The National Theatre of Scotland has committed to bring in more “diverse voces” to influence what shows it makes and where they are staged.
Under a new five-year blueprint, it will also step up efforts to ensure audiences, artists and local communities "recognise themselves" in its work.
NTS has pledged to take on a “leadership role” in changing the way theatre is made in Scotland and who it is produced for.
It plans to forge new partnerships to help develop “diverse talent in Scotland across all aspects of theatre-making.”
Its new vision states: "We understand that if we are to be truly national then we need to involve more people across the nation.”
NTS launched in 2006 and went on to stage more than 200 productions in its first 10 years. The company moved into a permanent base on the banks of the Forth and Clyde Canal in north Glasgow at the end of 2016.
The company, which has published a new business plan as part of its new vision, has highlighted the need to play its part in addressing the impact of the “challenging economic climate” across the entire Scottish theatre sector, stating: “Freelancers and building-based organisations have not yet recovered from the pandemic and are having to deal with a cost of living crisis and poor economic outlook.”
Key future priorities include pursuing "large scale popular programming and unmissable cultural events," working in areas which do not have their own theatres and creating "pioneering site-specific and landscape work."
Other key aims include creating work for people aged 18-35 who got to live events but currently shun theatre productions, and ensuring its work celebrates all languages spoken in contemporary Scotland, including Scots and Gaelic.
The company also plans to tackle the question of what international now means “moving beyond the Covid pandemic, post Brexit and within the context of the climate emergency."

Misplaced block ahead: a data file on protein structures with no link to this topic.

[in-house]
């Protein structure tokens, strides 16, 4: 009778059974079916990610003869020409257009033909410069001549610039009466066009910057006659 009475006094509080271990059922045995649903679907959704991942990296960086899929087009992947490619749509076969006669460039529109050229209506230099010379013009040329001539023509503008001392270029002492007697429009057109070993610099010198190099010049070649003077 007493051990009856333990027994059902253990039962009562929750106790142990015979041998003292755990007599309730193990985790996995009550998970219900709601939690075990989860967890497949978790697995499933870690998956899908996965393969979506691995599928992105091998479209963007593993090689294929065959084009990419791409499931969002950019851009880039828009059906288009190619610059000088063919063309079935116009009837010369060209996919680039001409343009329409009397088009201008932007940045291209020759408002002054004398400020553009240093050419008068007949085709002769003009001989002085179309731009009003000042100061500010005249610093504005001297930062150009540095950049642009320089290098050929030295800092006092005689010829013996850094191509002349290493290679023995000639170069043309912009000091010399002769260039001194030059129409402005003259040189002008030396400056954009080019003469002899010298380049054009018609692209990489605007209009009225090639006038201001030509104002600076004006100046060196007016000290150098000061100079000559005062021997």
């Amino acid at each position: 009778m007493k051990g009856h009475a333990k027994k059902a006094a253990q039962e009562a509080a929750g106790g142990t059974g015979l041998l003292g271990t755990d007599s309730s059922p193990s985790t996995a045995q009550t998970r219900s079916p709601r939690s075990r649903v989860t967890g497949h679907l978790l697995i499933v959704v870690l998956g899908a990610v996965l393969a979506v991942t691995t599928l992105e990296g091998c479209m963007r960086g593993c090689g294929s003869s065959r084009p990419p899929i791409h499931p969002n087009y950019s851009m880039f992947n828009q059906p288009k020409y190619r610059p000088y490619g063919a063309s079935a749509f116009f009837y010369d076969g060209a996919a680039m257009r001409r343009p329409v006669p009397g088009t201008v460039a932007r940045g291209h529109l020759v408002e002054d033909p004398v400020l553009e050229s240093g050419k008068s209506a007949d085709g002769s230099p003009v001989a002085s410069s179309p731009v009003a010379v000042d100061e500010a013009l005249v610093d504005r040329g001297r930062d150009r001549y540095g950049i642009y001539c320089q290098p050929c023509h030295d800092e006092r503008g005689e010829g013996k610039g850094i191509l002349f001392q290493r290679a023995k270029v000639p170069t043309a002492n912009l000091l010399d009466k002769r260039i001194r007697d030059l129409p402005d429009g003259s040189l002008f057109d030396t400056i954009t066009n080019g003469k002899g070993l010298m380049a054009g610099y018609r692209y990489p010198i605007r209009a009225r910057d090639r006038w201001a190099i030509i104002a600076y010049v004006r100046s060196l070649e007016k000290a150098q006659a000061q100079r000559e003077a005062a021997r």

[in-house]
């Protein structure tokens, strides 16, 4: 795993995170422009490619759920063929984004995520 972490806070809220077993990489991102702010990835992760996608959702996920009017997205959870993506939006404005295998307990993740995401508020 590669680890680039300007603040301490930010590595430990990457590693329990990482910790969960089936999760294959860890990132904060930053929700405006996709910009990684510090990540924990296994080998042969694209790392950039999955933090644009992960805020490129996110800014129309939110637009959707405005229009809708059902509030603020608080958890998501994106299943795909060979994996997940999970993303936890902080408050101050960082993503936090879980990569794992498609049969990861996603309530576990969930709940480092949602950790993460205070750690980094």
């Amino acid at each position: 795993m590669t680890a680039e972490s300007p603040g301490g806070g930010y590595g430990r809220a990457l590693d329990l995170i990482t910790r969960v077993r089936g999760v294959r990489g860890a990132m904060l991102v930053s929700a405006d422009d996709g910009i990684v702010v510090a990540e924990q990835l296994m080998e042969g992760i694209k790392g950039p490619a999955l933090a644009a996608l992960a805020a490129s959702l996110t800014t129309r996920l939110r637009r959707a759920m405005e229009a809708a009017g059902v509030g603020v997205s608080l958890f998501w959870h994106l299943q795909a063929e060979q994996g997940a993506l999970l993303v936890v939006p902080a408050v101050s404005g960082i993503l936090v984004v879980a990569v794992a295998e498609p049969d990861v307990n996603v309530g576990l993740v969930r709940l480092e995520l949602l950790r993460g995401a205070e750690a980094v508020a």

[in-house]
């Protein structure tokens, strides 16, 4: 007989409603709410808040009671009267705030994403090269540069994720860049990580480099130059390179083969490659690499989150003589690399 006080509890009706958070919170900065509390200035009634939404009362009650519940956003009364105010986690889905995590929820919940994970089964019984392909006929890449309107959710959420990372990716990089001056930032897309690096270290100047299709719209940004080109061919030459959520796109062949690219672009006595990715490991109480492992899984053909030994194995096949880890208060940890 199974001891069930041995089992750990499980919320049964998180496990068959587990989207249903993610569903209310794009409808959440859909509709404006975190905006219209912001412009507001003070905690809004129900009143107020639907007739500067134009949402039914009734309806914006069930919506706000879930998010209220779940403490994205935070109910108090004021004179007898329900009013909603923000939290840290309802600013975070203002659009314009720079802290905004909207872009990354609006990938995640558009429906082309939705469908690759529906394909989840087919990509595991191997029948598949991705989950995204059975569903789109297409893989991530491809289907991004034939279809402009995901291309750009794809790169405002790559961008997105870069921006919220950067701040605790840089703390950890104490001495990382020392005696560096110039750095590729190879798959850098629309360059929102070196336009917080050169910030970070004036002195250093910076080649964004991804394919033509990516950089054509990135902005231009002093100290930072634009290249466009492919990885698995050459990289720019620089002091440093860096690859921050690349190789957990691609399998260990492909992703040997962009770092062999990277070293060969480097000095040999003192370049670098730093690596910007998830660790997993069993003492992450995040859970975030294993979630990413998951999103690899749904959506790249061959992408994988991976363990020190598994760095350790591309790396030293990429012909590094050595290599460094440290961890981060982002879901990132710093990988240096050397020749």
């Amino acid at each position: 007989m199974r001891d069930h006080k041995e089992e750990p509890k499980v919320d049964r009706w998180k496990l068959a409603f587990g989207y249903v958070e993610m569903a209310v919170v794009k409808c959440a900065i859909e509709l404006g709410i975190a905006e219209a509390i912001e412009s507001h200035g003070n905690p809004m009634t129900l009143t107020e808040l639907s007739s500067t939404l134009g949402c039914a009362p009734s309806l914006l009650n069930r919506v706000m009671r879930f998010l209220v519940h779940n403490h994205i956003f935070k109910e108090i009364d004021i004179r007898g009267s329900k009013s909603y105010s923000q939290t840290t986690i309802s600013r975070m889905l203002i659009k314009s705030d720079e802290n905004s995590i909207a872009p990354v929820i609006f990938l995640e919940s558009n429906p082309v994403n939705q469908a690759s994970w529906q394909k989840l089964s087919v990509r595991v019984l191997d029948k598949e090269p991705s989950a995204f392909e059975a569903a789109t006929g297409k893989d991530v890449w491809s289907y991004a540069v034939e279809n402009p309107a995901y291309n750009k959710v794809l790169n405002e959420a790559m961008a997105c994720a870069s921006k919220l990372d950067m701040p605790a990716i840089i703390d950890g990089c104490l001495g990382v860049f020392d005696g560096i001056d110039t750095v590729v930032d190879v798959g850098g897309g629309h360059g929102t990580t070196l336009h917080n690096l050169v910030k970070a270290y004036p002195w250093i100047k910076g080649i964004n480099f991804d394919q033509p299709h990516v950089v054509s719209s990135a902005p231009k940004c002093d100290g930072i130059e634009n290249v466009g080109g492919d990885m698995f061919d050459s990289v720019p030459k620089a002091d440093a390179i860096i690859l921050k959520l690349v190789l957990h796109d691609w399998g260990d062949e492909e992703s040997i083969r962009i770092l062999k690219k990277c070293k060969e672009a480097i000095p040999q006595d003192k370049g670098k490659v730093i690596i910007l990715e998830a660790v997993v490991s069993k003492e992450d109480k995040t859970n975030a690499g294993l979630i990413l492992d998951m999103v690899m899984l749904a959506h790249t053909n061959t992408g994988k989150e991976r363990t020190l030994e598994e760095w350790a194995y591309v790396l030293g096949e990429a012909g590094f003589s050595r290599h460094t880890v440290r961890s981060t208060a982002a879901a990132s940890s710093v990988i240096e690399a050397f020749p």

The NTS blueprint states: "We will seek a broader range of views as we develop our programmes and the working practices that underpin them. We will expand who influences our artistic decision-making, our knowledge, and our sources of inspiration by building new dialogues and taking action. We will involve more diverse voices to influence what we programme, by whom, and where it plays.
"We celebrate the many identities of Scotland and commit to widen out who and what is part of the stories we tell – people, communities, geography and place. We understand how vitally important it is for audiences, artists and communities to recognise themselves in the stories that we tell.”
Jackie Wylie, artistic director and chief executive of NTS, said: “We acknowledge that we are living in very challenging times and we are as committed as ever to ensuring that we deliver to audiences, artists and communities across Scotland, and to use our resource to the best possible effect, to ensure the broadest number of people can benefit.
“Our aim with this plan and the framework is to deepen engagement with all the communities we serve, continue to strive towards more equitable working practices, offer leadership to the sector and continue to artistically innovate."